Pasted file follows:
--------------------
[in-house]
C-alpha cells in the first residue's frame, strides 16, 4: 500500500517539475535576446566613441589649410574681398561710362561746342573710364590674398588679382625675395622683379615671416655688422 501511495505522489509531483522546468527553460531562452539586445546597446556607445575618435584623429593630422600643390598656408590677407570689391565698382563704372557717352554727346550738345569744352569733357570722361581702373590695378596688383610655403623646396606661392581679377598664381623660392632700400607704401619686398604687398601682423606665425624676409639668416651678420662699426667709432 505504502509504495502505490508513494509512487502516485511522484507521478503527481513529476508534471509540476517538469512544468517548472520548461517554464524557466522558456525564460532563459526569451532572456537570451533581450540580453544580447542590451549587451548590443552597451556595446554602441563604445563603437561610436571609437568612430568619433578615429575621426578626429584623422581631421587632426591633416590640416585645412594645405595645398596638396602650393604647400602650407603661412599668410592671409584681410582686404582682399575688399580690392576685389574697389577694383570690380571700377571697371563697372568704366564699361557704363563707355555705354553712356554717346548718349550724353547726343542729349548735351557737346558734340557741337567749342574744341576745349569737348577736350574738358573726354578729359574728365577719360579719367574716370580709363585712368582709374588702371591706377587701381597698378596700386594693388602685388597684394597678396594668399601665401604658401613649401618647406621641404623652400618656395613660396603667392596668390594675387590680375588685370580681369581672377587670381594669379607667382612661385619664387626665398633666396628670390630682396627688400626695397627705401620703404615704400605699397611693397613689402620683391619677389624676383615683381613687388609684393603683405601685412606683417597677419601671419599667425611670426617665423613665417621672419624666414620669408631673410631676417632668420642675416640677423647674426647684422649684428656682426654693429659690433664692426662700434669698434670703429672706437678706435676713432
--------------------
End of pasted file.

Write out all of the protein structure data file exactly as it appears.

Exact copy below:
[in-house]
C-alpha cells in the first residue's frame, strides 16, 4: 500500500517539475535576446566613441589649410574681398561710362561746342573710364590674398588679382625675395622683379615671416655688422 501511495505522489509531483522546468527553460531562452539586445546597446556607445575618435584623429593630422600643390598656408590677407570689391565698382563704372557717352554727346550738345569744352569733357570722361581702373590695378596688383610655403623646396606661392581679377598664381623660392632700400607704401619686398604687398601682423606665425624676409639668416651678420662699426667709432 505504502509504495502505490508513494509512487502516485511522484507521478503527481513529476508534471509540476517538469512544468517548472520548461517554464524557466522558456525564460532563459526569451532572456537570451533581450540580453544580447542590451549587451548590443552597451556595446554602441563604445563603437561610436571609437568612430568619433578615429575621426578626429584623422581631421587632426591633416590640416585645412594645405595645398596638396602650393604647400602650407603661412599668410592671409584681410582686404582682399575688399580690392576685389574697389577694383570690380571700377571697371563697372568704366564699361557704363563707355555705354553712356554717346548718349550724353547726343542729349548735351557737346558734340557741337567749342574744341576745349569737348577736350574738358573726354578729359574728365577719360579719367574716370580709363585712368582709374588702371591706377587701381597698378596700386594693388602685388597684394597678396594668399601665401604658401613649401618647406621641404623652400618656395613660396603667392596668390594675387590680375588685370580681369581672377587670381594669379607667382612661385619664387626665398633666396628670390630682396627688400626695397627705401620703404615704400605699397611693397613689402620683391619677389624676383615683381613687388609684393603683405601685412606683417597677419601671419599667425611670426617665423613665417621672419624666414620669408631673410631676417632668420642675416640677423647674426647684422649684428656682426654693429659690433664692426662700434669698434670703429672706437678706435676713432